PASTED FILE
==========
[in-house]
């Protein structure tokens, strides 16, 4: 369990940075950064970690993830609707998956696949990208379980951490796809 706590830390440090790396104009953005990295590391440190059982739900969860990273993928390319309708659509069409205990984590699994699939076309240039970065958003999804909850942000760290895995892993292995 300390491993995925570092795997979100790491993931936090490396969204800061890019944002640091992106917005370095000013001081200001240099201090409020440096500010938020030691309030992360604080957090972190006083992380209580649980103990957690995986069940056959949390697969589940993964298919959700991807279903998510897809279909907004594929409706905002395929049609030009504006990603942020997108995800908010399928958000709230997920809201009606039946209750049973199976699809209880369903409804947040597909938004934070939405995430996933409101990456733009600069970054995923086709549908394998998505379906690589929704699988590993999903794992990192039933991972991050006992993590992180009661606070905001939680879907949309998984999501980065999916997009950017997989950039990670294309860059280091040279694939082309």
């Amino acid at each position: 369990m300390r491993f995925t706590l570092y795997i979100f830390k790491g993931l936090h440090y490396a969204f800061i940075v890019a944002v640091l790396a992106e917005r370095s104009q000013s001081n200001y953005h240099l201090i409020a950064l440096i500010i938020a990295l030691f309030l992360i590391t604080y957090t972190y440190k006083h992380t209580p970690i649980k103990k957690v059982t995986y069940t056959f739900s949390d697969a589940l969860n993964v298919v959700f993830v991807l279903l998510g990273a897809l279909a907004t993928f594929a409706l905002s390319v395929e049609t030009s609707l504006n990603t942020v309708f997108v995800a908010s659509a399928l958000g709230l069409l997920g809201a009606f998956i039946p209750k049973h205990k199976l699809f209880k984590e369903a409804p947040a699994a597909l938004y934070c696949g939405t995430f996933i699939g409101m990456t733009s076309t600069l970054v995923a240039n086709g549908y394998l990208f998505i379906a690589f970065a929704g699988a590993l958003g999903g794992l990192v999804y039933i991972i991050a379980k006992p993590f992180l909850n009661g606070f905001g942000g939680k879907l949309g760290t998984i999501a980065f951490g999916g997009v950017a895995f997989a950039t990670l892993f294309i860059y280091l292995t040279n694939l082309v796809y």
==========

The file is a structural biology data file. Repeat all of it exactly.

[in-house]
């Protein structure tokens, strides 16, 4: 369990940075950064970690993830609707998956696949990208379980951490796809 706590830390440090790396104009953005990295590391440190059982739900969860990273993928390319309708659509069409205990984590699994699939076309240039970065958003999804909850942000760290895995892993292995 300390491993995925570092795997979100790491993931936090490396969204800061890019944002640091992106917005370095000013001081200001240099201090409020440096500010938020030691309030992360604080957090972190006083992380209580649980103990957690995986069940056959949390697969589940993964298919959700991807279903998510897809279909907004594929409706905002395929049609030009504006990603942020997108995800908010399928958000709230997920809201009606039946209750049973199976699809209880369903409804947040597909938004934070939405995430996933409101990456733009600069970054995923086709549908394998998505379906690589929704699988590993999903794992990192039933991972991050006992993590992180009661606070905001939680879907949309998984999501980065999916997009950017997989950039990670294309860059280091040279694939082309």
């Amino acid at each position: 369990m300390r491993f995925t706590l570092y795997i979100f830390k790491g993931l936090h440090y490396a969204f800061i940075v890019a944002v640091l790396a992106e917005r370095s104009q000013s001081n200001y953005h240099l201090i409020a950064l440096i500010i938020a990295l030691f309030l992360i590391t604080y957090t972190y440190k006083h992380t209580p970690i649980k103990k957690v059982t995986y069940t056959f739900s949390d697969a589940l969860n993964v298919v959700f993830v991807l279903l998510g990273a897809l279909a907004t993928f594929a409706l905002s390319v395929e049609t030009s609707l504006n990603t942020v309708f997108v995800a908010s659509a399928l958000g709230l069409l997920g809201a009606f998956i039946p209750k049973h205990k199976l699809f209880k984590e369903a409804p947040a699994a597909l938004y934070c696949g939405t995430f996933i699939g409101m990456t733009s076309t600069l970054v995923a240039n086709g549908y394998l990208f998505i379906a690589f970065a929704g699988a590993l958003g999903g794992l990192v999804y039933i991972i991050a379980k006992p993590f992180l909850n009661g606070f905001g942000g939680k879907l949309g760290t998984i999501a980065f951490g999916g997009v950017a895995f997989a950039t990670l892993f294309i860059y280091l292995t040279n694939l082309v796809y």